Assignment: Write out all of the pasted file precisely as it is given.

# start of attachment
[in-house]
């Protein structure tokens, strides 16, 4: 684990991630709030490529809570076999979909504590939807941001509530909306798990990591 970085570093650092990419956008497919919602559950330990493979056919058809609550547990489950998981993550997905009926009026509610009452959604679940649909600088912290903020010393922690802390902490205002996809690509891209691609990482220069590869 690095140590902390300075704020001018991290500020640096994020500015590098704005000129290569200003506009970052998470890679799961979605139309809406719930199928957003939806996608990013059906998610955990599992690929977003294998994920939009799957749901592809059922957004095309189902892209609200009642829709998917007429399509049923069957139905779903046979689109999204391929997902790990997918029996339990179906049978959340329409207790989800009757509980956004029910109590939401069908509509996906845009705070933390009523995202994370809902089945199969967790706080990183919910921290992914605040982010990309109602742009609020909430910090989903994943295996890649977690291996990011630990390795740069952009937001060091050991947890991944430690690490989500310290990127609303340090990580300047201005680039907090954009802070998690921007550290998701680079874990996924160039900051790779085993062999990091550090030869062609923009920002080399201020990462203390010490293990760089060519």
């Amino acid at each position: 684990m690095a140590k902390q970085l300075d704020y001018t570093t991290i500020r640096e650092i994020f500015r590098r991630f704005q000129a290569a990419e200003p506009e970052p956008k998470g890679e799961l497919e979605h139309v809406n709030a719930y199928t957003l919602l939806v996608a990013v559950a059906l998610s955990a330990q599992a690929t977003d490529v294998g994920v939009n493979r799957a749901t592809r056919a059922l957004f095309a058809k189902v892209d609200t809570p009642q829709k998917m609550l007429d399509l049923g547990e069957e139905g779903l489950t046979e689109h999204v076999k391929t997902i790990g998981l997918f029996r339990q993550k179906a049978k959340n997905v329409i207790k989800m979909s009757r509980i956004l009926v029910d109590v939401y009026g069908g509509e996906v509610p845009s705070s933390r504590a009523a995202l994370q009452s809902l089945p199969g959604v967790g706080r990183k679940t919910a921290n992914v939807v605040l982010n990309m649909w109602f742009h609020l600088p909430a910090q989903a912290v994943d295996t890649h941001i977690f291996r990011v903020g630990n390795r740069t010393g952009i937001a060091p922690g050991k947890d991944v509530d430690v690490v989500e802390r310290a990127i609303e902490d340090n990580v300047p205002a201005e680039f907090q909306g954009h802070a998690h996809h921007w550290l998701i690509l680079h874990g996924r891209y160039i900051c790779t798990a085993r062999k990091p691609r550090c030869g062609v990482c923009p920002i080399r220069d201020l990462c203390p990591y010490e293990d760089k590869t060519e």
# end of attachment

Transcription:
[in-house]
């Protein structure tokens, strides 16, 4: 684990991630709030490529809570076999979909504590939807941001509530909306798990990591 970085570093650092990419956008497919919602559950330990493979056919058809609550547990489950998981993550997905009926009026509610009452959604679940649909600088912290903020010393922690802390902490205002996809690509891209691609990482220069590869 690095140590902390300075704020001018991290500020640096994020500015590098704005000129290569200003506009970052998470890679799961979605139309809406719930199928957003939806996608990013059906998610955990599992690929977003294998994920939009799957749901592809059922957004095309189902892209609200009642829709998917007429399509049923069957139905779903046979689109999204391929997902790990997918029996339990179906049978959340329409207790989800009757509980956004029910109590939401069908509509996906845009705070933390009523995202994370809902089945199969967790706080990183919910921290992914605040982010990309109602742009609020909430910090989903994943295996890649977690291996990011630990390795740069952009937001060091050991947890991944430690690490989500310290990127609303340090990580300047201005680039907090954009802070998690921007550290998701680079874990996924160039900051790779085993062999990091550090030869062609923009920002080399201020990462203390010490293990760089060519």
């Amino acid at each position: 684990m690095a140590k902390q970085l300075d704020y001018t570093t991290i500020r640096e650092i994020f500015r590098r991630f704005q000129a290569a990419e200003p506009e970052p956008k998470g890679e799961l497919e979605h139309v809406n709030a719930y199928t957003l919602l939806v996608a990013v559950a059906l998610s955990a330990q599992a690929t977003d490529v294998g994920v939009n493979r799957a749901t592809r056919a059922l957004f095309a058809k189902v892209d609200t809570p009642q829709k998917m609550l007429d399509l049923g547990e069957e139905g779903l489950t046979e689109h999204v076999k391929t997902i790990g998981l997918f029996r339990q993550k179906a049978k959340n997905v329409i207790k989800m979909s009757r509980i956004l009926v029910d109590v939401y009026g069908g509509e996906v509610p845009s705070s933390r504590a009523a995202l994370q009452s809902l089945p199969g959604v967790g706080r990183k679940t919910a921290n992914v939807v605040l982010n990309m649909w109602f742009h609020l600088p909430a910090q989903a912290v994943d295996t890649h941001i977690f291996r990011v903020g630990n390795r740069t010393g952009i937001a060091p922690g050991k947890d991944v509530d430690v690490v989500e802390r310290a990127i609303e902490d340090n990580v300047p205002a201005e680039f907090q909306g954009h802070a998690h996809h921007w550290l998701i690509l680079h874990g996924r891209y160039i900051c790779t798990a085993r062999k990091p691609r550090c030869g062609v990482c923009p920002i080399r220069d201020l990462c203390p990591y010490e293990d760089k590869t060519e």